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Author: Subject: Nearly glacial acetic acid
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[*] posted on 26-5-2021 at 14:36
Nearly glacial acetic acid

I produced some quite concentrated acetic acid by reacting sodium acetate with sodium bisulphate and condensing the gas into a beaker. It is definitely quite concentrated, the smell hurts the nose!

I put it in the fridge to see if it would easily freeze solid however it stayed a liquid so I must have some traces of water in the solution.

Can I boil this solution down to release the aziotrope of acetic acid and water leaving eventually pure acetic acid?
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[*] posted on 26-5-2021 at 14:53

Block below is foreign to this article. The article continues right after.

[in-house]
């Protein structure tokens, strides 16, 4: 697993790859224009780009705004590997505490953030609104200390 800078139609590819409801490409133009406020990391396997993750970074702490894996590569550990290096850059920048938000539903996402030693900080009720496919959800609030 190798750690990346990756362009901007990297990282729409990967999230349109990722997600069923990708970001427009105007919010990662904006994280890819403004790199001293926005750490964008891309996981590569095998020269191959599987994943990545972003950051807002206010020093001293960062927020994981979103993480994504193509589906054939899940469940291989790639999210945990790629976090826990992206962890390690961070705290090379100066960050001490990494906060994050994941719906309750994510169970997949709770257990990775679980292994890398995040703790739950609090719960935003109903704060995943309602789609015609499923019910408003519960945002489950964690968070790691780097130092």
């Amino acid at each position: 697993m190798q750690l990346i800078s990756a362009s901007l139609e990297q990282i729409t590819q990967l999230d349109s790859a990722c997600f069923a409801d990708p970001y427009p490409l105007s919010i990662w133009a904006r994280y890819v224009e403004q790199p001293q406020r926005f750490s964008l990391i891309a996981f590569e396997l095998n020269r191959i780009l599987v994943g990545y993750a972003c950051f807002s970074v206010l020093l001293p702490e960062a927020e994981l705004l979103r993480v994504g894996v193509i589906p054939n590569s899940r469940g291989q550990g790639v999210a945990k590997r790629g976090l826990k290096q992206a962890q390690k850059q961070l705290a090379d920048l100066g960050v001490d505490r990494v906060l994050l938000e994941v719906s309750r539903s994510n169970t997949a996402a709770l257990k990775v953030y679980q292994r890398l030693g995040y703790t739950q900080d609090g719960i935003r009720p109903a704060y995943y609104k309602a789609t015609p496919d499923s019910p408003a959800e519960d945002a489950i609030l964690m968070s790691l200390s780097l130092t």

Sodium bisulfate is hygroscopic and forms a monohydrate. This might explain your observations. I think there are some (insoluble) salts you can use to dehydrate GAA the last-little-bit, but I can't remember which. Boiling likely works, but you could lose a fraction of your acetic acid (it is zeotropic).

[Edited on 04-20-1969 by clearly_not_atara]
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[*] posted on 26-5-2021 at 15:25

Acetic acid does not form an azeotrope, so that's a non-option.
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